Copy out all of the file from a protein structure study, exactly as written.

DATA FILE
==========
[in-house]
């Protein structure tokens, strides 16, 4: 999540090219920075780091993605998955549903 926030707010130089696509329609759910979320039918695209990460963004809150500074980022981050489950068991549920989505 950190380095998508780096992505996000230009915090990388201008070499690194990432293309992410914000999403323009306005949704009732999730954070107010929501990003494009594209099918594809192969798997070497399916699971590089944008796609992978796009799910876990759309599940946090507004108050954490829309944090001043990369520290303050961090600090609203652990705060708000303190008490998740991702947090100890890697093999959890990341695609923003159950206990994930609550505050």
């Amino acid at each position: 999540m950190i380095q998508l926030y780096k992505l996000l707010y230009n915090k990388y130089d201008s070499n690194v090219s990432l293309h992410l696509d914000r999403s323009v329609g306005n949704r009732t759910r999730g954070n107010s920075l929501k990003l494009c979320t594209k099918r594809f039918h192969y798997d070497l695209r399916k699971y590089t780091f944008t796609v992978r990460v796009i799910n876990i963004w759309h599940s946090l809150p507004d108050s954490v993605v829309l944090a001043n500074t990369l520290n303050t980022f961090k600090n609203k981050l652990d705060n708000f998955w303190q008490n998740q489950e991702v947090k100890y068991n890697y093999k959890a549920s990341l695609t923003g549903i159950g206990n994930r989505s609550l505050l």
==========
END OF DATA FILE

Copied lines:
[in-house]
């Protein structure tokens, strides 16, 4: 999540090219920075780091993605998955549903 926030707010130089696509329609759910979320039918695209990460963004809150500074980022981050489950068991549920989505 950190380095998508780096992505996000230009915090990388201008070499690194990432293309992410914000999403323009306005949704009732999730954070107010929501990003494009594209099918594809192969798997070497399916699971590089944008796609992978796009799910876990759309599940946090507004108050954490829309944090001043990369520290303050961090600090609203652990705060708000303190008490998740991702947090100890890697093999959890990341695609923003159950206990994930609550505050």
């Amino acid at each position: 999540m950190i380095q998508l926030y780096k992505l996000l707010y230009n915090k990388y130089d201008s070499n690194v090219s990432l293309h992410l696509d914000r999403s323009v329609g306005n949704r009732t759910r999730g954070n107010s920075l929501k990003l494009c979320t594209k099918r594809f039918h192969y798997d070497l695209r399916k699971y590089t780091f944008t796609v992978r990460v796009i799910n876990i963004w759309h599940s946090l809150p507004d108050s954490v993605v829309l944090a001043n500074t990369l520290n303050t980022f961090k600090n609203k981050l652990d705060n708000f998955w303190q008490n998740q489950e991702v947090k100890y068991n890697y093999k959890a549920s990341l695609t923003g549903i159950g206990n994930r989505s609550l505050l």